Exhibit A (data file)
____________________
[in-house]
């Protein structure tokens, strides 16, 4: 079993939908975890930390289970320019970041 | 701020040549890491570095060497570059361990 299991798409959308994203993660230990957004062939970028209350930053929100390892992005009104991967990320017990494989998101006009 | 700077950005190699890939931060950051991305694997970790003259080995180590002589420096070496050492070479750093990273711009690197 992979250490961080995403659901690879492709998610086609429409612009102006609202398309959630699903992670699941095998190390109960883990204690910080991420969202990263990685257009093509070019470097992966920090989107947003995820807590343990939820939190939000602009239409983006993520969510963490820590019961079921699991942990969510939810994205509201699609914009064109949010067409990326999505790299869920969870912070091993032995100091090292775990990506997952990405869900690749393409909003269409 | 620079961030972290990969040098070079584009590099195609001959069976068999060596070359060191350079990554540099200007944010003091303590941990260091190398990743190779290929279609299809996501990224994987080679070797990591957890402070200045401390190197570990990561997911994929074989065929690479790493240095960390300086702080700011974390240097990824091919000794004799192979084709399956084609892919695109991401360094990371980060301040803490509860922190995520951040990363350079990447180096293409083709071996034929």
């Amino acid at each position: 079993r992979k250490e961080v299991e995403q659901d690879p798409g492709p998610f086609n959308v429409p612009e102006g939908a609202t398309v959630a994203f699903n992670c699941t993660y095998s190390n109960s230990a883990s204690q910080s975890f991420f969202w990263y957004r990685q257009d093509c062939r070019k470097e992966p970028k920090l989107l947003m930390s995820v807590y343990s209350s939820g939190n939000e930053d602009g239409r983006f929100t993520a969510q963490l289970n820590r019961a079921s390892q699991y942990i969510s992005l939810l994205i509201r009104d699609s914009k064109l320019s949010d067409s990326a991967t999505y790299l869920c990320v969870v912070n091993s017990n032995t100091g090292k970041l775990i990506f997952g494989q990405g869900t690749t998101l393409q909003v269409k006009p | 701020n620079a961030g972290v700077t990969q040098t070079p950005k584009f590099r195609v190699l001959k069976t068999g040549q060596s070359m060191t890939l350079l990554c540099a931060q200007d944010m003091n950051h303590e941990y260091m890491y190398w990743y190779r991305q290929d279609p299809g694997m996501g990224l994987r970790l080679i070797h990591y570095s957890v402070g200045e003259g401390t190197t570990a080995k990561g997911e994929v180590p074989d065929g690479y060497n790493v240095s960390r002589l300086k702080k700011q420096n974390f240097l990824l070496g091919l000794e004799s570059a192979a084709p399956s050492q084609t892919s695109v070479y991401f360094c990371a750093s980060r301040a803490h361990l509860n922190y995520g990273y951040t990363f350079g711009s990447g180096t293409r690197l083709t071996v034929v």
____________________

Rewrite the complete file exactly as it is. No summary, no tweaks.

[in-house]
């Protein structure tokens, strides 16, 4: 079993939908975890930390289970320019970041 | 701020040549890491570095060497570059361990 299991798409959308994203993660230990957004062939970028209350930053929100390892992005009104991967990320017990494989998101006009 | 700077950005190699890939931060950051991305694997970790003259080995180590002589420096070496050492070479750093990273711009690197 992979250490961080995403659901690879492709998610086609429409612009102006609202398309959630699903992670699941095998190390109960883990204690910080991420969202990263990685257009093509070019470097992966920090989107947003995820807590343990939820939190939000602009239409983006993520969510963490820590019961079921699991942990969510939810994205509201699609914009064109949010067409990326999505790299869920969870912070091993032995100091090292775990990506997952990405869900690749393409909003269409 | 620079961030972290990969040098070079584009590099195609001959069976068999060596070359060191350079990554540099200007944010003091303590941990260091190398990743190779290929279609299809996501990224994987080679070797990591957890402070200045401390190197570990990561997911994929074989065929690479790493240095960390300086702080700011974390240097990824091919000794004799192979084709399956084609892919695109991401360094990371980060301040803490509860922190995520951040990363350079990447180096293409083709071996034929």
């Amino acid at each position: 079993r992979k250490e961080v299991e995403q659901d690879p798409g492709p998610f086609n959308v429409p612009e102006g939908a609202t398309v959630a994203f699903n992670c699941t993660y095998s190390n109960s230990a883990s204690q910080s975890f991420f969202w990263y957004r990685q257009d093509c062939r070019k470097e992966p970028k920090l989107l947003m930390s995820v807590y343990s209350s939820g939190n939000e930053d602009g239409r983006f929100t993520a969510q963490l289970n820590r019961a079921s390892q699991y942990i969510s992005l939810l994205i509201r009104d699609s914009k064109l320019s949010d067409s990326a991967t999505y790299l869920c990320v969870v912070n091993s017990n032995t100091g090292k970041l775990i990506f997952g494989q990405g869900t690749t998101l393409q909003v269409k006009p | 701020n620079a961030g972290v700077t990969q040098t070079p950005k584009f590099r195609v190699l001959k069976t068999g040549q060596s070359m060191t890939l350079l990554c540099a931060q200007d944010m003091n950051h303590e941990y260091m890491y190398w990743y190779r991305q290929d279609p299809g694997m996501g990224l994987r970790l080679i070797h990591y570095s957890v402070g200045e003259g401390t190197t570990a080995k990561g997911e994929v180590p074989d065929g690479y060497n790493v240095s960390r002589l300086k702080k700011q420096n974390f240097l990824l070496g091919l000794e004799s570059a192979a084709p399956s050492q084609t892919s695109v070479y991401f360094c990371a750093s980060r301040a803490h361990l509860n922190y995520g990273y951040t990363f350079g711009s990447g180096t293409r690197l083709t071996v034929v």